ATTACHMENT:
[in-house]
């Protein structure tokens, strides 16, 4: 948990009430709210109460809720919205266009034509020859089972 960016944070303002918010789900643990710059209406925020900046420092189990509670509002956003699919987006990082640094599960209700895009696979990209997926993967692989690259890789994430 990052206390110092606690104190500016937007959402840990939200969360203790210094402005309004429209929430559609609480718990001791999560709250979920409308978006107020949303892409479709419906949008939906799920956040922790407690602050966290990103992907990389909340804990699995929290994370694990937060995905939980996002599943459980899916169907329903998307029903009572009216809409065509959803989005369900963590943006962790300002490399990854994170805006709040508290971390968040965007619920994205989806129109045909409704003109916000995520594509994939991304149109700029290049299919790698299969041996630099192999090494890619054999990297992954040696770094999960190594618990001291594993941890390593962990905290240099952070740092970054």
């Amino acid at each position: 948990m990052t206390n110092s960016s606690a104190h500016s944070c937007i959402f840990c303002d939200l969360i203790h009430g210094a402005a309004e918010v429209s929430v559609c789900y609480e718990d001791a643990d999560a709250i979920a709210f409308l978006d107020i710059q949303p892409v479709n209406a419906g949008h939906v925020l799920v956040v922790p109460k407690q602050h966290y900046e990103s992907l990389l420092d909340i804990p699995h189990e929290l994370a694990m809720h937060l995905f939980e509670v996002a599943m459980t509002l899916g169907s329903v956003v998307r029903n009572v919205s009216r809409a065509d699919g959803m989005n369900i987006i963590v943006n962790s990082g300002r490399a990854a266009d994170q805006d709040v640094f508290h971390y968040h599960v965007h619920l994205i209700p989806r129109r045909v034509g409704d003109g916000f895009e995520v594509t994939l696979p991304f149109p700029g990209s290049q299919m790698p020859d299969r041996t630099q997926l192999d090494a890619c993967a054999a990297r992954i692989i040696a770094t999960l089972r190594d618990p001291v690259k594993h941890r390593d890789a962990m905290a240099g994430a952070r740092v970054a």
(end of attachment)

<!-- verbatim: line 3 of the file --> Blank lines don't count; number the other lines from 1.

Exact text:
């Amino acid at each position: 948990m990052t206390n110092s960016s606690a104190h500016s944070c937007i959402f840990c303002d939200l969360i203790h009430g210094a402005a309004e918010v429209s929430v559609c789900y609480e718990d001791a643990d999560a709250i979920a709210f409308l978006d107020i710059q949303p892409v479709n209406a419906g949008h939906v925020l799920v956040v922790p109460k407690q602050h966290y900046e990103s992907l990389l420092d909340i804990p699995h189990e929290l994370a694990m809720h937060l995905f939980e509670v996002a599943m459980t509002l899916g169907s329903v956003v998307r029903n009572v919205s009216r809409a065509d699919g959803m989005n369900i987006i963590v943006n962790s990082g300002r490399a990854a266009d994170q805006d709040v640094f508290h971390y968040h599960v965007h619920l994205i209700p989806r129109r045909v034509g409704d003109g916000f895009e995520v594509t994939l696979p991304f149109p700029g990209s290049q299919m790698p020859d299969r041996t630099q997926l192999d090494a890619c993967a054999a990297r992954i692989i040696a770094t999960l089972r190594d618990p001291v690259k594993h941890r390593d890789a962990m905290a240099g994430a952070r740092v970054a």